I remember -- but do I recall?
As much as I have been throwing “caution to the wind” as I write on many issues, this will not be the case with the issue of the proposed recall of Councilmembers Drew Glover and Chris Krohn.
One of the main sources of my mixed feelings is the fact that I was the target of a recall petition back in 1989, several months after I was first elected to the Santa Cruz City Council. The primary basis for that recall was my vote not to extend an invitation to the US Navy to send a ship to our city for the July 4th holiday unless they were prepared to meet some conditions/standards set by the local community. My opponents wanted an unconditional invitation. To add additional fuel to the fire, I co-signed a silly greeting card that was directed to a pro-navy ship political adversary – and deemed by the local media as “obscene” – that made its way into the public view. (The obscenity was an old person extending her middle finger to the card recipient.) It was a stupid decision on my part to sign the card... one which I public and privately apologized for. It was the beginning of a long career in trying to avoid saying/doing stupid things!
Fortunately, that recall group failed to secure enough signatures—but the experience left a mark on me. I realized that the “recall tool” that voters have can be used injudiciously.
On the other hand, I have been observing the current city council fairly closely over the past many months and have to agree with the sentiment that things are not going well there. I do have fairly strong concerns about how Krohn and Glover have approached their city council jobs. I think they have made some real mistakes. However, they don’t appear to me to have done anything that is a violation of their oath of office or a violation of the law. And much of what they have done is in alignment with the values they articulated as candidates. Even the recent report on their behavioral lapses shows both that they probably did something modestly inappropriate but did nothing that makes them unqualified to continue in office.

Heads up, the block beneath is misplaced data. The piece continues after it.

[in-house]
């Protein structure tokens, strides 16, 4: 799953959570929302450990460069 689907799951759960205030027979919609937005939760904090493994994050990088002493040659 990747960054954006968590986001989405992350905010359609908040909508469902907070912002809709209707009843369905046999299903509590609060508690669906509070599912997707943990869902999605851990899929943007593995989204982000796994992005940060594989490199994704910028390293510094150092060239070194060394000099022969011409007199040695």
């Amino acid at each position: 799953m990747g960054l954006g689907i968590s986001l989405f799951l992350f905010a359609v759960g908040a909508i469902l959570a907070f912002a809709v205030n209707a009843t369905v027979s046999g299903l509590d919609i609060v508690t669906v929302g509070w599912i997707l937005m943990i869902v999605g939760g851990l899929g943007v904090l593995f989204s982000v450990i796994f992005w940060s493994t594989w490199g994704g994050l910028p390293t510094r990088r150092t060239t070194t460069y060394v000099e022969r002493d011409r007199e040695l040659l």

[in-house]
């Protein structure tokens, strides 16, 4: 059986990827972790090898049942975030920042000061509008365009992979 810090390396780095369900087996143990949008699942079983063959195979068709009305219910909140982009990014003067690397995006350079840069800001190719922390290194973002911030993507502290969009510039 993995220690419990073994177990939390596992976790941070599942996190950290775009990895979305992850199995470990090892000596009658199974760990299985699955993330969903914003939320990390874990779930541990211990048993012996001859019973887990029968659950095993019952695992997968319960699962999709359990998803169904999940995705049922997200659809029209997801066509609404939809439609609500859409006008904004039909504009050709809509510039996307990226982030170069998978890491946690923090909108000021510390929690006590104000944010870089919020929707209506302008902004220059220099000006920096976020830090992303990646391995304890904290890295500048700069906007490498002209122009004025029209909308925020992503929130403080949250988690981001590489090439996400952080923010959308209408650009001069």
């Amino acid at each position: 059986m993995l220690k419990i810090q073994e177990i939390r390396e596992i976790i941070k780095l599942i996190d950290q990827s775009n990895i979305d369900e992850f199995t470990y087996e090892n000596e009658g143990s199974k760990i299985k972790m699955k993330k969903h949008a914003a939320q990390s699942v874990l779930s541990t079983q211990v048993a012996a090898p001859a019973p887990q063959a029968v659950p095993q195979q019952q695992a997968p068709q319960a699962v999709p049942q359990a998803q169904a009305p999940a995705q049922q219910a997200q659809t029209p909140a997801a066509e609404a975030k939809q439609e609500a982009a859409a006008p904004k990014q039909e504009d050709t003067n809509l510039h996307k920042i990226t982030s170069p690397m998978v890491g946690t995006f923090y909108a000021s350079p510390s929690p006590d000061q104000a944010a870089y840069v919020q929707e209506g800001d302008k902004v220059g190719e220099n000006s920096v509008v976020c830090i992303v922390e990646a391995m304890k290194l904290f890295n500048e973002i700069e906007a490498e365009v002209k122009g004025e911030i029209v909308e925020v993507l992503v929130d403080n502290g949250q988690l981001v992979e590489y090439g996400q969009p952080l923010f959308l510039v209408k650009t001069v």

So here’s my wishy-washy conclusion: I don’t support the idea of using the recall process to remove them from office and I do support putting pressure on them to make some real adjustments to their approach to serving our community. Perhaps the threat of the recall will do that. (Unfortunately, there is some reason to conclude it will do the opposite and everyone – from all sides – will dig in to their positions and treat the other as an unreasonable opponent/enemy.)
Another local pundit has celebrated the recall as an opportunity to push the “pause” button. However, I don’t sense the recall has paused any of the turmoil or partisanship or division that plagues our local political community. I look forward to a more effective “pause” that this.
PS- I suspect the recall group will not be able to obtain the necessary signatures to place a recall before the voters. When (if?) their effort fails, they will have bolstered the position of their targets: they can claim that the failure of the recall proves that they have community support. I wouldn’t agree with that claim but I wouldn’t fault them for making it.
PPS- There has been some public speculation about what the late Scott Kennedy might have thought about this recall. Though I was close to Scott Kennedy as a political colleague and friend, I have no idea what he would have said about this recall had he been alive to observe it. On the other hand, I’m pretty sure it would have been very funny and perhaps a bit snarky!